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Study Shows Over 320,000 Children in the U.S. Lost a Parent to Drug Overdose

Updated: 4 days ago



A new study published in JAMA Psychiatry estimates that between 2011 and 2021, 321,566 children in the US lost a parent to a drug overdose.


Our study highlights an under-explored dimension of the ongoing overdose crisis and underscores the reverberating effects substance use and overdose can have on individuals, families and communities,” explained Dr. Christopher Jones, Director of the Center for Substance Abuse Prevention (CSAP) at the Substance Abuse and Mental Health Service Administration (SAMHSA).


While the number of affected children increased across all racial and ethnic groups, researchers found a disproportionate impact among communities of color. Children with American Indian/Alaska Native parents experienced the highest rate of parental loss, while children with younger Black parents experienced the highest increase in rates of loss each year. Overall, children lost more fathers than mothers (192,459 compared to 129,107) during this period.


“Given the short and long-term impacts losing a parent has on a kid’s life, program and policy planning should ensure that responses to the overdose crisis account for the full burden of drug overdose on families and children; including addressing the economic, social, educational, and healthcare needs of children who have lost parents to overdose,” shared Dr. Jones.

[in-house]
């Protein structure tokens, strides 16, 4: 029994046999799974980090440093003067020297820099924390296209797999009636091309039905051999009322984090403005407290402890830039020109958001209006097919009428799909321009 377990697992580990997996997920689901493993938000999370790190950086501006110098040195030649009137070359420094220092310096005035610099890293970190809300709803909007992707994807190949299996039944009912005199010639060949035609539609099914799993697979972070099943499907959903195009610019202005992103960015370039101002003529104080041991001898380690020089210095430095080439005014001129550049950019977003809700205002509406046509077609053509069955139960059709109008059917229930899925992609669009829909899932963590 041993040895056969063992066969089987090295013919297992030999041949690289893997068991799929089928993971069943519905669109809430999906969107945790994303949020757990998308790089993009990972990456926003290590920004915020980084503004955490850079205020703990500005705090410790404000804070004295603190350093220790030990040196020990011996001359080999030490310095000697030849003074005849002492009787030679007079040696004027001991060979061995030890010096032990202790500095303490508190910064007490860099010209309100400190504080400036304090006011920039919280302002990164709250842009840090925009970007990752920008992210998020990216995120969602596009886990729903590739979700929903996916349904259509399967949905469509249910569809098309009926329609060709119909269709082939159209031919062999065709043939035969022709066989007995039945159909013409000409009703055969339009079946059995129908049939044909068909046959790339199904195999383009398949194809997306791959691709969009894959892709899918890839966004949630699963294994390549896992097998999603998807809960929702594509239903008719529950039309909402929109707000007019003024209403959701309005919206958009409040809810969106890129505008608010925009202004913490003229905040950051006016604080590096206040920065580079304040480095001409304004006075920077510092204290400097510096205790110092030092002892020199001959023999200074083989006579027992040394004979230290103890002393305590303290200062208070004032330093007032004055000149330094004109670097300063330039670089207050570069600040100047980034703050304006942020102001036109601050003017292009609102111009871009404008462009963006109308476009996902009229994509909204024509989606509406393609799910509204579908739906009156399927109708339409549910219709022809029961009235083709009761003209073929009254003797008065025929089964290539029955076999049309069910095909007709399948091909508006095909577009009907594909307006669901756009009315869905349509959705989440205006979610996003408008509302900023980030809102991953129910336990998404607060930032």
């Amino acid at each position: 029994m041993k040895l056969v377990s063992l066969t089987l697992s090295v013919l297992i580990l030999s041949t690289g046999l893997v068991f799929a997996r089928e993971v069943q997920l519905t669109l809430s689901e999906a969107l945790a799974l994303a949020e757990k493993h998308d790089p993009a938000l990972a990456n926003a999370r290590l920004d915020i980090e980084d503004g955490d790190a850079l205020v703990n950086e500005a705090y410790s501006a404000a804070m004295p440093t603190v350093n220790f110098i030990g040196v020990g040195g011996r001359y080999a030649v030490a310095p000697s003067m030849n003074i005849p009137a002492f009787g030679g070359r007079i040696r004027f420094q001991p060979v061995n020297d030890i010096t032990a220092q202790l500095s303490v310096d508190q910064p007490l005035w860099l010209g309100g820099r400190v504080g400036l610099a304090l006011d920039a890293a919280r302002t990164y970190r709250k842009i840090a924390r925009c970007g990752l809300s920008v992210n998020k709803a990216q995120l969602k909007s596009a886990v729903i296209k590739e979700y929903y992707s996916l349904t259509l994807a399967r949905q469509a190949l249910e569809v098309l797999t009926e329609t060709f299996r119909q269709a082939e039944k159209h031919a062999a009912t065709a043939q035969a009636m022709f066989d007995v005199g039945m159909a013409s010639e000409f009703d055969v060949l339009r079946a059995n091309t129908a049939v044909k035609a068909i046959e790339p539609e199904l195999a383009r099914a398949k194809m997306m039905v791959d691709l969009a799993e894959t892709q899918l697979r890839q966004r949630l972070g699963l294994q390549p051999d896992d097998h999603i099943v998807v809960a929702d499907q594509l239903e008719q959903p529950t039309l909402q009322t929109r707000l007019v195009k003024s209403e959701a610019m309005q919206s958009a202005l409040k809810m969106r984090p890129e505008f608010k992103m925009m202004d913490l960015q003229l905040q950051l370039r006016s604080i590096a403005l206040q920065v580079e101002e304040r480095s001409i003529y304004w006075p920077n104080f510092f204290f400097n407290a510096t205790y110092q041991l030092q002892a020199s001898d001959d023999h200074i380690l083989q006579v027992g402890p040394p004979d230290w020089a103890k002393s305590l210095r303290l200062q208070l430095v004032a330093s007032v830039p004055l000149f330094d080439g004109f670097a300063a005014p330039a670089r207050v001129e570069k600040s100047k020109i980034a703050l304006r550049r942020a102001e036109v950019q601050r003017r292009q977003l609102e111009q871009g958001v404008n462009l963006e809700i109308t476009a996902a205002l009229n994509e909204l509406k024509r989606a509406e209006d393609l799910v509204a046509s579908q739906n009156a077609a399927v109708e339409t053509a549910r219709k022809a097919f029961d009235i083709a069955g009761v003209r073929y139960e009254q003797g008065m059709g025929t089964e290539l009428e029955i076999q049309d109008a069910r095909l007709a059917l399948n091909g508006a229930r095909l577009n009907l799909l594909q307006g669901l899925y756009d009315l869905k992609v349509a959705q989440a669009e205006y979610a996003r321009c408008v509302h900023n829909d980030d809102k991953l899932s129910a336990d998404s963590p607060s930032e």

“Children who lose a parent to overdose not only feel personal grief but also may experience ripple effects, such as further family instability," shared Dr. Allison Arwady, Director of the National Center for Injury Prevention and Control in a CDC press release. “We need to ensure that families have the resources and support to prevent an overdose from happening in the first place and manage such a traumatic event.” 


This is the first national study to estimate the number of children who lost a parent to drug overdose, led by researchers at the National Institutes of Health, the Substance Abuse and Mental Health Services Administration, and the Centers for Disease Control and Prevention.


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